Arguing a specific idea might seem like a rather basic exercise in the ability to build a constructive statement, yet the presence of a biased experience may cause one to succumb to traditional logical fallacies. An article by Sam Levin showcases an example of a logical fallacy that enters a seemingly constructive dialogue most often. Since Tim Gurner, the millionaire whose advice is discussed in the article, relies mostly on his experience and dismisses other reasons that prevent young people from becoming wealthy, his argument contains the Post Hoc fallacy.
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The described fallacy implies that the connection between cause and effect is misrepresented and that the observed effects are not linked logically despite the claims made by the speaker (Levin par. 1-2). In Gurner’s case, him saying that specific eating choices define a student’s ability to purchase real estate is a post hoc fallacy.
Although the statement that Gurner makes is evidently flawed, there are certain aspects of it that are worth being considered. Specifically, by correcting the perspective from which the problem of a failure among young entrepreneurs is considered, one will receive a rather well put together statement regarding the basis for personal success. Specifically, one should generalize the recommendation concerning the avocado toast toward turning one’s diet healthy and less expensive, as well as replace the goal of becoming a millionaire with the concept of personal financial success. Thus, the Post Hoc fallacy will be removed, and the piece of advice provided by Gurner will become well-meaning and less biased.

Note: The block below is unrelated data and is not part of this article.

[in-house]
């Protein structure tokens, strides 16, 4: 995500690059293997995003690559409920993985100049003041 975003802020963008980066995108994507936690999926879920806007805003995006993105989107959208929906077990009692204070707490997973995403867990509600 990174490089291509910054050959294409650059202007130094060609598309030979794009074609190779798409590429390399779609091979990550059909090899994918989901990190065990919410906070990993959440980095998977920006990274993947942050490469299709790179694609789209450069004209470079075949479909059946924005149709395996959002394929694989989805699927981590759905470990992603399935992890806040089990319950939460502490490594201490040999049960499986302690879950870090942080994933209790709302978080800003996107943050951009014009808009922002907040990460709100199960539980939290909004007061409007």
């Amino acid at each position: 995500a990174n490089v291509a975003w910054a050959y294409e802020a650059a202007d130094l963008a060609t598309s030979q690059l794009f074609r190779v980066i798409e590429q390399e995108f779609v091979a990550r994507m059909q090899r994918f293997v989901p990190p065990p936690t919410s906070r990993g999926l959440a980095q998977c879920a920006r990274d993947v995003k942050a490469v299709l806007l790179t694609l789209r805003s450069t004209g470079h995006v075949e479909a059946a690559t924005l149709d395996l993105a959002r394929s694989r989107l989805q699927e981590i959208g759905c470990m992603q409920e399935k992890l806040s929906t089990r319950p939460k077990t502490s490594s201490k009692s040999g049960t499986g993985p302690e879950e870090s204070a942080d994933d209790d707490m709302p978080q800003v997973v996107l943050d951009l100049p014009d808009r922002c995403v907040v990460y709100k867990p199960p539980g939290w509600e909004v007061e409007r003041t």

It should be noted that, even after being corrected, the argument remains somewhat flawed. Specifically, it fails to take into consideration numerous factors that define one’s ability to gain wealth and purchase a house. For the argument to be coherent, Gurner should incorporate the factors such as the area in which a student lives since prices for real estate vary significantly depending on the neighborhood. Furthermore, the financial constraints associated with student loans need to be included in the analysis, thus reducing the probability of buying a house.
In addition, challenges that a student experiences in regard to the learning process will have to be analyzed since the difficulties in learning often define one’s dieting choices. Apart from the propensity toward unhealthy food, they may cause eating disorders, making a student eat more. Finally, the necessity to buy a house is quite debatable for a student who has not finished learning yet and does not know where they will be employed.
Because of the focus on personal judgments and assumptions, the argument made by Gurner falls apart on closer inspection even after the fallacy in his judgment is corrected. Although being admittedly well-meaning, the piece of advice that he gives to students is hardly applicable to most modern scenarios. Therefore, when exploring the chances for assisting students in managing their financial concerns, including student debts, mortgage issues, and the associated problems, one should apply a more realistic approach by considering their economic potential and basic needs.
Levin, Sam T. “Millionaire Tells Millennials: If You Want a House, Stop Buying Avocado Toast.” The Guardian, 2017. Web.
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